Epoxy needs replacing once you start to see cracks in its surface. Though, it should take a super long time for this to happen. In fact, many experts believe epoxy is the most durable flooring going and that it could even last up to 100 years if looked after properly. Keep it clean by using mild detergent sprays or mops, while not letting any water sit for too long. If you do see cracks, don’t get them wet! Call in the pros to have your floor repaired or examined asap.

How Often Should You Replace Your Flooring and Why
How Often Should You Replace Your Flooring and Why

Tiled Floors

Tile is another durable material that, if treated properly, can look great and last a lifetime. Tiles are made from glazed ceramic, making them extremely tough and hardy. Everyone has seen a cracked tile, sure, but it does take a fair amount of force to crack a well-installed tiled floor. 

One issue with tiled floors that comes up regularly is the fitting. Sometimes, the level of the floor that the tiles are laid on is not considered, meaning it can be a little bumpy and uneven. This causes issues where pressure is not spread evenly across the tile joints or surfaces. If you notice this happening, it’s probably time to replace them. If your tile is holding strong and you still like it, there’s no need to worry.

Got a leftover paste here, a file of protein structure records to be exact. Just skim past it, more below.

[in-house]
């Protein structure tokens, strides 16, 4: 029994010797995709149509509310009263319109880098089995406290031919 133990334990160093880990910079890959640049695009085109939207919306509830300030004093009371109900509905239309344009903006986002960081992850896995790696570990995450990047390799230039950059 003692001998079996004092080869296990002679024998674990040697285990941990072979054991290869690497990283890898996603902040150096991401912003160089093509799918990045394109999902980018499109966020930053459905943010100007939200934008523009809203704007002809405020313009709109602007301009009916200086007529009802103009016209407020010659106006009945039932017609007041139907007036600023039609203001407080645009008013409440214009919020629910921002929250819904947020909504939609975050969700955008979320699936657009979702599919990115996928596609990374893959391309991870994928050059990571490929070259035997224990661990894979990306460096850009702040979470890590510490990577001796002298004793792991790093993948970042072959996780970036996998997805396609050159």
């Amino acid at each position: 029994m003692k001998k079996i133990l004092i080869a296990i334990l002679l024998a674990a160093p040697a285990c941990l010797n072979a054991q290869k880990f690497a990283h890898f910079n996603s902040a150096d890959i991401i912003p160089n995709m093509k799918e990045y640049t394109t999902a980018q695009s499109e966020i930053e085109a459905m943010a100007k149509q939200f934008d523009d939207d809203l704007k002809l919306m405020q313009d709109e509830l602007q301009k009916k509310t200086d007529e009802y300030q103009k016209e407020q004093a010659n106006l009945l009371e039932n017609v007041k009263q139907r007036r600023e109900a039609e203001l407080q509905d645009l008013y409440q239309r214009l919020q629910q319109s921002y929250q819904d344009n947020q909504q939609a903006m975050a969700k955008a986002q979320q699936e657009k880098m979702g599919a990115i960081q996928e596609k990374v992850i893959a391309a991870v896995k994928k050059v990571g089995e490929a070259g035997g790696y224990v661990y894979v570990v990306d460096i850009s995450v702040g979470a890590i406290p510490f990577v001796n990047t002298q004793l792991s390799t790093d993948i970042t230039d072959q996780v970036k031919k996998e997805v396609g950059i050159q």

Wooden Flooring

As mentioned previously, wooden flooring needs room to expand properly. If this is not done, you may as well have it repaired or replaced immediately. This lack of room for expansion will quickly cause cracks and issues that are irreparable. Though, if your hardwood flooring is installed well, you may well be able to keep it in good condition for a long time.

This kind of flooring does not like moisture. So, any cracks or cuts that form in the wood, due to wear and tear, need to be treated. Also, with a good wooden floor, you should be able to simply replace damaged areas, and you could expect your flooring to last 10s of years. However, after 25 years or so, the scratches and marks will likely become too much, making this the perfect time to upgrade. 


Carpet is its own beast. It is, by far, the most easily damaged form of flooring. Soft underfoot but quickly worn down if used regularly, carpet can need replacing as often as once every 10 years. Some people are happy with this trade-off, due to the warmth and comfort carpets bring. Plus, they are often cheaper than other flooring types. 

Carpets just wear down quicker due to their softness. Once you start losing the pile from your carpet, it can unravel very quickly. Plus, some stains simply refuse to come out. If either of these situations arises, it’s definitely time to replace it with a new carpet or alternative flooring.

Different flooring types will last different amounts of time, then. And, with proper upkeep and maintenance, they will last longer. Whichever type of flooring you choose, you’ll want to weigh up the positives and negatives of that particular floor, its cost, upkeep, and its overall lifespan.

How Often Should You Replace Your Flooring and Why